Classes

Classes at Michigan (2014-)

Security Studies Seminar

Offered: Fall 2015

Empirical Models of Conflict

Offered: Winter 2015, Fall 2016

Modern Warfare

Offered: Fall 2014, 2015, 2016

Political Economy of Russia and Eurasia

Offered: Fall 2014

Classes at Harvard (2010-2013)

Applied Spatial Statistics in R

Offered: 2010

This workshop on spatial data analysis will be held at the Institute for Quantitative Social Science on 20 January 2010. The workshop is designed as a crash-course in key concepts and methods, with an emphasis on implementation and applications of spatial analysis for social science research. It covers basic data management and visualization, spatial autocorrelation, spatial weights, point pattern analysis, geostatistics, and spatial regression. Each section is followed by an exercise in R, in which participants will implement the techniques and models discussed in the slides.

Slides

Project Files

Basics of Geographic Analysis in R

Semester: Spring
Offered: 2013

This workshop on spatial data analysis was prepared for Ryan Enos’ GOV 2525 “Political Geography” course at Harvard University. The workshop is designed as a crash-course in key concepts and methods, with an emphasis on implementation and applications of spatial analysis for social science research. It covers basic data management and visualization, spatial autocorrelation, spatial weights, and spatial regression. Each section is followed by an exercise in R, in which participants will implement the techniques and models discussed in the slides.

To get started, (1) download and install R (http://cran.r-project.org/), (2) download the zip archive (see below) and extract the files into a working directory.

If you’ve never used R, this basic tutorial may be helpful: http://cran.r-project.org/doc/manuals/R-intro.pdf

The slides can be accessed through the links below.

A guide to common projections and the proj4 syntax in R is also attached.

GOV 1732: Origins of Modern Wars

Semester: Spring
Offered: 2011, 2012, 2013
Course website (iSites)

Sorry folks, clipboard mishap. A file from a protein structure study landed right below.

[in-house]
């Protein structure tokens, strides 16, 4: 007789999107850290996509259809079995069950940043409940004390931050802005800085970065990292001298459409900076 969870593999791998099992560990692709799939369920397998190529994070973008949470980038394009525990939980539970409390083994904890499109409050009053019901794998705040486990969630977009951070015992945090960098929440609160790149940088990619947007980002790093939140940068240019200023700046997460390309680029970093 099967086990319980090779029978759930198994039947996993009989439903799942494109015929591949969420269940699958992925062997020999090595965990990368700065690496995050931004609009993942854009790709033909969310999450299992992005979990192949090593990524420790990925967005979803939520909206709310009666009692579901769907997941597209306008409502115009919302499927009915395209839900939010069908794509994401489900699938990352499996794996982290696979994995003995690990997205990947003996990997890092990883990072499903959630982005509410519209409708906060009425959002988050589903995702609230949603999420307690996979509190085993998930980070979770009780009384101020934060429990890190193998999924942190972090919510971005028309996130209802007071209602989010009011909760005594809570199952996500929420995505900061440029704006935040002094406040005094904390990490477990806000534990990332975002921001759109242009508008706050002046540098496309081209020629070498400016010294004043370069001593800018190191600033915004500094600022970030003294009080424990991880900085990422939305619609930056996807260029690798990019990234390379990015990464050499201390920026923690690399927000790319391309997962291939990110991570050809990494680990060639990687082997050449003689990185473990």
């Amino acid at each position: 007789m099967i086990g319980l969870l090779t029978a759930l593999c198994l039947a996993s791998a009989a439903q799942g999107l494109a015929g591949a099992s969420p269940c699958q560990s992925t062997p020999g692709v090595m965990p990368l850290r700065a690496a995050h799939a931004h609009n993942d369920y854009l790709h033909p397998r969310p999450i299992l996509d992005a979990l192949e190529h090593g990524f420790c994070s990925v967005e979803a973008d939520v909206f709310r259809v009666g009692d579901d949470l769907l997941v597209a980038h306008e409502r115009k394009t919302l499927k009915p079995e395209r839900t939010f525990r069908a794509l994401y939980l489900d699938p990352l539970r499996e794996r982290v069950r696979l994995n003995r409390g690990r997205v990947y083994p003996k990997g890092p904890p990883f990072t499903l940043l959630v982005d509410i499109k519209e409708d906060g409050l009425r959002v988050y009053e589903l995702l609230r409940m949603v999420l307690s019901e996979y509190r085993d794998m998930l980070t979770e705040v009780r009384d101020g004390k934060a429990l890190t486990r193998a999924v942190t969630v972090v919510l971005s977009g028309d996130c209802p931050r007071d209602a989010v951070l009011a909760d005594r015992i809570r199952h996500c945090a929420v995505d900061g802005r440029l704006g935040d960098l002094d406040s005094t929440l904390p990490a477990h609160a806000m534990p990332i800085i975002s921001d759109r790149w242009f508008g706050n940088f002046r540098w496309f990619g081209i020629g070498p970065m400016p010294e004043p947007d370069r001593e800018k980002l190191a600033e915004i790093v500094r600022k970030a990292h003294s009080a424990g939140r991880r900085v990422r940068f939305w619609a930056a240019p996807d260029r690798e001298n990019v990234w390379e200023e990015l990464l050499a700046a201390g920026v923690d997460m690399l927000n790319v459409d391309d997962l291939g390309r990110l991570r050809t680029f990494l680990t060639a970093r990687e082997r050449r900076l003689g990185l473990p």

Head Teaching Fellow (Course Head: Stephen M. Walt)

This course explores the causes of war. It examines the different theories that have been devised to explain organized violence between states (or groups seeking to control a state), and evaluates these competing theories by exploring several major conflicts of the past 100 years: World War I, World War II, the Cold War, the Arab-Israeli conflict, and the recent wars in the Persian Gulf. The course also considers the phenomenon of ethnic conflict, the implications of nuclear weapons and the question of whether large-scale war is becoming “obsolescent.”

GOV 1100: Political Economy of Development

Semester: Fall
Offered: 2011
Course website (iSites)

Teaching Fellow (Course Head: Robert H. Bates)

Comparative analysis of political economy of development drawing on case studies from Africa, Asia, the Middle East, and Latin America.

GOV 1100/SA 52: Political Economy of Development

Semester: Fall
Offered: 2010
Course website (iSites)

Teaching Fellow (Course Head: Robert H. Bates)

Growth and development imply a transformation in the politics and economics of nations. How does this transformation take place? What economic forces and political struggles propel it? Drawing on anthropology, political science, and economics, the course explores the process of urbanization, state formation, war-making, and development.

GOV 1008: Introduction to Geographic Information Systems

Semester: Fall
Offered: 2010
Course website (iSites)

Teaching Fellow (Course Head: Sumeeta Srinivasan)

This course introduces Geographical Information Systems and their applications. GIS is a combination of software and hardware with capabilities for manipulating, analyzing and displaying spatially referenced information. The course will meet two times a week. Every week, there will be a lecture and discussion as well as a laboratory exercise where students will work with GIS software on the computer.